You must let God's truth penetrate and change your life. Studying Scripture without allowing it to penetrate to the depths of your soul would be like preparing a banquet without eating it. The bottom-line question to ask is, “How do the divine truths and principles contained in any passage apply to me in terms of my attitude and actions?”


If there is a command to be obeyed, obey it. If there is a promise to be embraced, claim it. If there is a warning to be followed, heed it. This is the ultimate step: submit to Scripture and let it transform your life.


Step 5 - Correlating
This last stage connects the doctrine you have learned in a particular passage or book with divine truths and principles taught elsewhere in the Bible to form the big picture. Always keep in mind that the Bible is one book in sixty-six parts, so its truths and principles are taught over and over again in a variety of ways and circumstances. By correlating and cross-referencing, you will begin to build a sound doctrinal foundation on which to live.


Now, get to work! As you dig in to God's Word using those five simple steps, you'll be amazed at the rich treasure your study yields. My prayer is that the Lord will use this plan to revitalize your Bible study, increase your appetite for knowing and understanding His Word, and further conform you to the image of His beloved Son.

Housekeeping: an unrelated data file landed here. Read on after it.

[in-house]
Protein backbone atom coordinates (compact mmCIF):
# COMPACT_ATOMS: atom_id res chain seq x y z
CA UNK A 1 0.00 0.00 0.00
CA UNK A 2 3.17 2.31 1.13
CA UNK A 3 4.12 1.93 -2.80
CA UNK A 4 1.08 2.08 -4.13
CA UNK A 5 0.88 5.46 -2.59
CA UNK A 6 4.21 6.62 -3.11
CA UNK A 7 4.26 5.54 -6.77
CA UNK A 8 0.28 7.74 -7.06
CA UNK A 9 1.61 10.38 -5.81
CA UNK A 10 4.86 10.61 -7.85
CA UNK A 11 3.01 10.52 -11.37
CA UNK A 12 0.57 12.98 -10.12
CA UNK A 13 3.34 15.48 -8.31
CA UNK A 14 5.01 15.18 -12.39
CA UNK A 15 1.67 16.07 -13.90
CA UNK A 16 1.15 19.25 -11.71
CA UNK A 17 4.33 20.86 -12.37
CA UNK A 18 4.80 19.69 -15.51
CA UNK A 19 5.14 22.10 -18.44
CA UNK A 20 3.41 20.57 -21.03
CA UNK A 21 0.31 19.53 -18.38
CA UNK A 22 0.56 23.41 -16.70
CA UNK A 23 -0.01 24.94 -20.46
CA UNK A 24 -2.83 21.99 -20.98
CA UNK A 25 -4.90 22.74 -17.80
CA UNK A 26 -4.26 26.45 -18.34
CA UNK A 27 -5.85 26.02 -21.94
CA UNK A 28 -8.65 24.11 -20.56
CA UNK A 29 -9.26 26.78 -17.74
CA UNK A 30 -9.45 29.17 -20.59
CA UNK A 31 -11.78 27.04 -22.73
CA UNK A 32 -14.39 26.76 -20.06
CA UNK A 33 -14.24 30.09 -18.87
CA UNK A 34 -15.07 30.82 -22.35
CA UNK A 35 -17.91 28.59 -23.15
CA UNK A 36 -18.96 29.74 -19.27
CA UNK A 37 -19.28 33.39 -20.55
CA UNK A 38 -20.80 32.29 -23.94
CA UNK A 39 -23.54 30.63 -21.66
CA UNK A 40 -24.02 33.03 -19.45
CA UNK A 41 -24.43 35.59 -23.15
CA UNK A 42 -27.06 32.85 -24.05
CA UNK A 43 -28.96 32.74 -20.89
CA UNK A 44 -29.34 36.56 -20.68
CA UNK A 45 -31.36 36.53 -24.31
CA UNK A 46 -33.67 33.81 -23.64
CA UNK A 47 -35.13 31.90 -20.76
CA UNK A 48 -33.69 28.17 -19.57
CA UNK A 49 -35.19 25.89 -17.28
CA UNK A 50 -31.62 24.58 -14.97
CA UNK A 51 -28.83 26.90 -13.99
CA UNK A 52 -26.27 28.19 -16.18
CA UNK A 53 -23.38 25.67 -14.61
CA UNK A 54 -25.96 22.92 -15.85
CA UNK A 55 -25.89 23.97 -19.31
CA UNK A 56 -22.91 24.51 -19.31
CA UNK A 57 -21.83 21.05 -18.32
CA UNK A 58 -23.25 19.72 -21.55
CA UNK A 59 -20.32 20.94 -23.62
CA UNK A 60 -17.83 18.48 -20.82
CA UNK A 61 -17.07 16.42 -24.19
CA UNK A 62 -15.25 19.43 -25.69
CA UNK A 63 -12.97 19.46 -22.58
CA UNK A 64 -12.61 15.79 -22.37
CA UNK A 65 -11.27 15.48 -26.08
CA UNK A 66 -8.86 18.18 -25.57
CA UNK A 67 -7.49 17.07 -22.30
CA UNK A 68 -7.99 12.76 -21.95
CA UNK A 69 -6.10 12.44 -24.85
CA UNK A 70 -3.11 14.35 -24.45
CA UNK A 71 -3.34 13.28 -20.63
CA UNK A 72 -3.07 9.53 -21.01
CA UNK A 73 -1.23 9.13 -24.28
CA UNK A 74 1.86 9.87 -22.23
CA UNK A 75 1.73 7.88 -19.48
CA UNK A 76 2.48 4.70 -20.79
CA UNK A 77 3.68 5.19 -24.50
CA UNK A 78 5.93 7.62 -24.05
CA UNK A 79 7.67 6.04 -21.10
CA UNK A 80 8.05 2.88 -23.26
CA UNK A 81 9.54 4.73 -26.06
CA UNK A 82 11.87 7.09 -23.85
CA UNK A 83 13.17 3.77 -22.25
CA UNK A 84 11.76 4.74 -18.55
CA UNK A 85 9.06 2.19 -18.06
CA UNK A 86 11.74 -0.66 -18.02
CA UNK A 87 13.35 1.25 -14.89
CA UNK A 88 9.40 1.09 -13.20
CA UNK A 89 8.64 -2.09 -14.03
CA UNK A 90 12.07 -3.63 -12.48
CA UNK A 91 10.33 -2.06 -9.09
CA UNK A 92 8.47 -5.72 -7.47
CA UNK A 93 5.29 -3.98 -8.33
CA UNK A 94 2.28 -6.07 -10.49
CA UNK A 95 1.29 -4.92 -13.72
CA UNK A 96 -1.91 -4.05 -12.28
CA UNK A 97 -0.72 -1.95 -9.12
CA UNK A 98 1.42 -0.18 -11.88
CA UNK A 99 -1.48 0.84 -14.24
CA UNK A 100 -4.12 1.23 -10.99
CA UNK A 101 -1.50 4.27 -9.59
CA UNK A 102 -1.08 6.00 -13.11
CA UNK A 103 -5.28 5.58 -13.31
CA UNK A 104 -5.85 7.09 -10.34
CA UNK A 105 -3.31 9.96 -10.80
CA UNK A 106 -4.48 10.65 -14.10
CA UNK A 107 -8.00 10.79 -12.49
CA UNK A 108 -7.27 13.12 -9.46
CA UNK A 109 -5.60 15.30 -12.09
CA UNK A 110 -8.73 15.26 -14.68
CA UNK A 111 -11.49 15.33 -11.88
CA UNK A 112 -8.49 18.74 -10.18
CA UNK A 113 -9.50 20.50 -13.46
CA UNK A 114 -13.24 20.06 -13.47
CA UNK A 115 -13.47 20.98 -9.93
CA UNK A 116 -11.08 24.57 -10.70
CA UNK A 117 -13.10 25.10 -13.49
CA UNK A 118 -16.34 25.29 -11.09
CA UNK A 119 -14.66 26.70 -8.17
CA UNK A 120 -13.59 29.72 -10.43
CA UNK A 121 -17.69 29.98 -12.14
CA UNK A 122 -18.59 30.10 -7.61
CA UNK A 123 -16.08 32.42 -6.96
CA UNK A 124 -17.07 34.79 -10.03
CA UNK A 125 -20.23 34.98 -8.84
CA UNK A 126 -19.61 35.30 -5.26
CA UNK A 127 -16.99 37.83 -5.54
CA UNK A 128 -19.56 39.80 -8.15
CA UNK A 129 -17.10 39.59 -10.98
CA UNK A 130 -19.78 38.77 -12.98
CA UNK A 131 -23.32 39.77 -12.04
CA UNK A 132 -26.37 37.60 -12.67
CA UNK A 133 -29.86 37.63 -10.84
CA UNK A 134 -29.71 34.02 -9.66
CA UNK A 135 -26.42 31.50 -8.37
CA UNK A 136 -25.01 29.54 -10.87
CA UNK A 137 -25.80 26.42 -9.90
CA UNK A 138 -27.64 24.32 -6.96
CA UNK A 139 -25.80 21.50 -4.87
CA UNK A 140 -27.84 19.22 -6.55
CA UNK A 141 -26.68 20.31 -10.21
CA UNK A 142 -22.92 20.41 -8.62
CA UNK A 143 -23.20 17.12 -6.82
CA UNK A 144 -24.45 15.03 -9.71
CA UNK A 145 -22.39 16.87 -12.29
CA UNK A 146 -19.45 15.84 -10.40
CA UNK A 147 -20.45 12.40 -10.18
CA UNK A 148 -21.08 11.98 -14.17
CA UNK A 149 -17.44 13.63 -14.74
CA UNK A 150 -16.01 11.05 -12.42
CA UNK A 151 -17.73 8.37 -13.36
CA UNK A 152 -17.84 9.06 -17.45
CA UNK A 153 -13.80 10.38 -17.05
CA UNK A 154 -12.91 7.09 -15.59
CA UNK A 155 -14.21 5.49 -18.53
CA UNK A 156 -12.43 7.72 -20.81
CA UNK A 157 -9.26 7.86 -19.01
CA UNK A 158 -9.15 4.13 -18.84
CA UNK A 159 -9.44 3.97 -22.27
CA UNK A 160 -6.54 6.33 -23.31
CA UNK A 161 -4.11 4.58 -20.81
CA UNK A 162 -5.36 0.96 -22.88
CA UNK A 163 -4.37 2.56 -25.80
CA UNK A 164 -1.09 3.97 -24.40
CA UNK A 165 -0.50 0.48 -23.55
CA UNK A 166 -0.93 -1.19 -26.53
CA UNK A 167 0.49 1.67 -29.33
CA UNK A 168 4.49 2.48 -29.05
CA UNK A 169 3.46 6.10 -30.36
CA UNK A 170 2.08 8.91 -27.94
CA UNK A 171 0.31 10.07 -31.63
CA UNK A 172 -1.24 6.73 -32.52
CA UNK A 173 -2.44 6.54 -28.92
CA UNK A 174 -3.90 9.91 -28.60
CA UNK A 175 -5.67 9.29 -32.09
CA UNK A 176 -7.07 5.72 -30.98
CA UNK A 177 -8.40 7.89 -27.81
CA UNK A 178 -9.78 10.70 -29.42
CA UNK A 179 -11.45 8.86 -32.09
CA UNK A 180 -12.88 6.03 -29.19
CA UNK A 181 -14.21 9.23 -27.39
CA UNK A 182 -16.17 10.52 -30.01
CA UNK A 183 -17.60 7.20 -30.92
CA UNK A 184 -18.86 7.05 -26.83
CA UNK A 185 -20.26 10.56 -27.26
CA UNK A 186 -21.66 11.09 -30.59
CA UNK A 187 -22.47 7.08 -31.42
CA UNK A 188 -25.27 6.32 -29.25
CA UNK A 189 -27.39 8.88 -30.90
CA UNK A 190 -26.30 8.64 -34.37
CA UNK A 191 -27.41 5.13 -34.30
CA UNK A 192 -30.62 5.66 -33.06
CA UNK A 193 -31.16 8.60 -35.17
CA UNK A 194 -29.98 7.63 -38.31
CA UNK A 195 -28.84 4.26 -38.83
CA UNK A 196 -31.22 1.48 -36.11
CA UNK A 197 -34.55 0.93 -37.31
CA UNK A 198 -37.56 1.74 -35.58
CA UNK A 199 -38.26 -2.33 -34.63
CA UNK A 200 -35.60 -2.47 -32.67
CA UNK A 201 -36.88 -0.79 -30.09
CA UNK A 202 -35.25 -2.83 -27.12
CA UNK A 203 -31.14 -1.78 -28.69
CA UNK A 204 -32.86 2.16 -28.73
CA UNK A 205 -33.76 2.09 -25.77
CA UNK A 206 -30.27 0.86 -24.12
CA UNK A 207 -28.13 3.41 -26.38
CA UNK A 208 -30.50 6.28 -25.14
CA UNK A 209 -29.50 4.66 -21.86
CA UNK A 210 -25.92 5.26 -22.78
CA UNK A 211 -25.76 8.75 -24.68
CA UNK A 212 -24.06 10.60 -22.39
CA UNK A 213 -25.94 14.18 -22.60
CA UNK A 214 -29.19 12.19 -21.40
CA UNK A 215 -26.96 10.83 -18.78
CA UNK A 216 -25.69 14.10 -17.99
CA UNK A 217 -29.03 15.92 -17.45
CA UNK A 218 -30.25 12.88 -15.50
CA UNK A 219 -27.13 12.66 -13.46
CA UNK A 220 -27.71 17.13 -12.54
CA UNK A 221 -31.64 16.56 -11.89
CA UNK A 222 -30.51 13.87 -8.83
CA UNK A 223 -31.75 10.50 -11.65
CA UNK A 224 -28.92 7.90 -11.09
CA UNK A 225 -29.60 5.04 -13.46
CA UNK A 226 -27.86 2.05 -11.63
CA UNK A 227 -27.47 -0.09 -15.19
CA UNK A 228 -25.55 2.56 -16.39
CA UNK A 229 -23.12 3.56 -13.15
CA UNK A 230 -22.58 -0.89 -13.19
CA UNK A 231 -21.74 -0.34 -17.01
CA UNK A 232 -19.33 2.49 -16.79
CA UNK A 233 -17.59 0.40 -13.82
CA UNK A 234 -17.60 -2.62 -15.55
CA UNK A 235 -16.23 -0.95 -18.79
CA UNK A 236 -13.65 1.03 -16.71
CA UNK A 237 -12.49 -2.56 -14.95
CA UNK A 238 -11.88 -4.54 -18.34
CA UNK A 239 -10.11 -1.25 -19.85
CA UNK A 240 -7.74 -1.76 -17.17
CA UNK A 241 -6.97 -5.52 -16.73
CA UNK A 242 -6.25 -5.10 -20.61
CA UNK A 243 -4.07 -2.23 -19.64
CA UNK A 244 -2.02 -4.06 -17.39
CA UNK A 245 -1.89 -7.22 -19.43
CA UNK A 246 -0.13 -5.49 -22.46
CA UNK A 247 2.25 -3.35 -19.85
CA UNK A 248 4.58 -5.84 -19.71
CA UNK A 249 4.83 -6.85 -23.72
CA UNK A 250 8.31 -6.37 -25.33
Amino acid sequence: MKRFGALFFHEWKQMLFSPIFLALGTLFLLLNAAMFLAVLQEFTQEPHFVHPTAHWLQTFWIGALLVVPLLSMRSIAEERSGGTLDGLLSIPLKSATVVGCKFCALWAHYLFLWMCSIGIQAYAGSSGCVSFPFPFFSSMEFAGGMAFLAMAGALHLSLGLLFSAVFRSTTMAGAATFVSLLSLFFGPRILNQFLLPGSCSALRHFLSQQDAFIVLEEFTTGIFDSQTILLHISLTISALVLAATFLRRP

Adapted from “How to Study the Bible” in The MacArthur Study Bible. Copyright 1997, Grace to You. All rights reserved.

Tuesday, June 07, 2011

How to Have a Meaningful Quiet Time













Do you ever stop to consider the importance of reading and studying the Word of God?

I wanted to share another great article about How to Have a Meaningful Quiet Time.



This article provides some great pointers on how to do so.

Please read this article and consider implementing some of the pointers that are provided so you can grow deeper in the knowledge and wisdom of Him and grow to enjoy your quiet times all the more!

Blessings,

rlk

______________________________________

How to Have a Meaningful Quiet Time
By Adrian Rogers



“Oh how love I Thy law! it is my meditation all the day.” Psalm 119:97


Christianity is not a legal relationship, it is a love relationship. Ten thousand “don'ts” will never make you one iota more like the Lord Jesus Christ. It is Jesus Himself Who makes you like Him. But you need to spend time with Him. I want to give you five factors for spending some quiet time with Him each day.


The Proper Period
You must find the right time. Your quiet time should last at least half an hour. But some time is better than no time, so if you can't start at thirty minutes, begin with ten. It should be your very best time. Don't give the Lord your leftovers. And don't try to find time - make time, and make it a priority. Also find time early in the day. Psalm 5:3 says, “… in the morning will I direct my prayer unto Thee, and will look up.” You don't take the trip and then read the map, do you? Spend time alone with God to begin your day.